Prenatal Exposure to Opioids Linked to Higher Risk of Infections, Skin Problems: Study

Babies exposed to opioids before birth were 18% more likely to develop infections, and were also 35% more likely to be diagnosed with a skin condition.

The findings of a new study suggest exposure to opioid pain medications during pregnancy may increase the risk of dangerous infections and other health conditions for children, both before and after they are born.

Researchers from the University of Western Australia and Johns Hopkins University School of Medicine published a report this month in the medical journal JAMA Network Open, indicating that babies exposed to opioids before birth were more likely to be born with immune-related health issues, including infections, asthma, eczema, and allergic reactions, or develop them before they reach the age of five.

Use of opioids, such as codeine, fentanyl, and oxycodone during pregnancy has been shown to cause serious and sometimes life-threatening health conditions or birth defects in newborns. Prior research has shown babies exposed to the powerful pain killers before birth are more likely to die before they reach one year old.

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Exposure to, as well as withdrawal from, opioids has been shown to suppress the immune system in adults, which can result in increased instances of infections and other immune-related health conditions. However, data is limited in how prenatal opioid exposure impacts the immune system of unborn babies, and if exposure leads to immune system diseases in childhood.

The researchers used data on 401,462 babies born in Western Australia between January 1, 2003, and December 31, 2018, of which 1,656 were exposed to two or more opioid medications before they were born. Among those exposed to opioids prior to birth, 70.8% were exposed during the first pregnancy trimester, 73.7% were exposed during the second trimester, and 76.4% in the third trimester. Researchers analyzed participants’ health when they were born and followed up with them yearly for nearly five years to determine how prenatal opioid exposure affected them.

According to the findings, prenatal opioid exposure was associated with increased risks of respiratory, neurologic, eye, digestive tract, skin, soft tissue, and viral infections, as well as eczema and dermatitis, compared to those who were not exposed. Neonatal abstinence syndrome (NAS), a serious condition where infants born to mothers with a drug addiction experience withdrawal symptoms, was also seen among the exposed infants, and was associated with the development of infections and skin conditions.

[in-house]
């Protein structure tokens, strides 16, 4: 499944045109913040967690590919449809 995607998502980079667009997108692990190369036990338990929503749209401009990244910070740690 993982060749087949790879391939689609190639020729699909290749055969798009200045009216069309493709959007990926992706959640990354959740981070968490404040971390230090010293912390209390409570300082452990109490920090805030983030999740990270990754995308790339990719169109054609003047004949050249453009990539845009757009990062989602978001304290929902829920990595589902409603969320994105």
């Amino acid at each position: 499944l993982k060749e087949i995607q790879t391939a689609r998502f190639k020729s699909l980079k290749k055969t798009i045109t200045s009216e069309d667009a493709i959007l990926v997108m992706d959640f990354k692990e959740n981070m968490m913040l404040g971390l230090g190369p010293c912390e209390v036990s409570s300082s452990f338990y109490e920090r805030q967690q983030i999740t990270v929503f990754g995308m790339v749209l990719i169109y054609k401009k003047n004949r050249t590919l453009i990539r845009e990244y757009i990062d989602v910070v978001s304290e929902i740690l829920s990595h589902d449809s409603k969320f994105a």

The data also revealed those exposed to opioids before birth faced an increased risk of developing asthma severe enough to require hospitalization before they reach five years old, compared to those who were not exposed. Those exposed to opioids prescribed for opioid use disorder had higher instances of developing childhood eczema or dermatitis, while those exposed to opioids prescribed for pain had higher instances of yeast, urinary tract, conjunctivitis, and sepsis infections.

Prenatal Opioid Exposure Health Risks

Prior research has shown babies exposed to opioids before birth are at risk of being born with debilitating birth defects and other serious health conditions.

A recent study linked a new syndrome to prenatal fentanyl exposure, which causes exposed babies to be born with cleft palates, clubbed feet, and other birth defects. The deformities seen among the exposed infants were similar to those diagnosed with Smith-Lemli-Opitz syndrome, a developmental disorder that causes learning disabilities and physical birth defects.

Another serious health condition linked to opioid exposure before birth is neonatal abstinence syndrome, when infants are born with withdrawal symptoms, primarily from opioids. The side effects experienced among infants from exposure to the medications during pregnancy has resulted in a number of neonatal abstinence syndrome lawsuits against the drug manufacturers and distributors.


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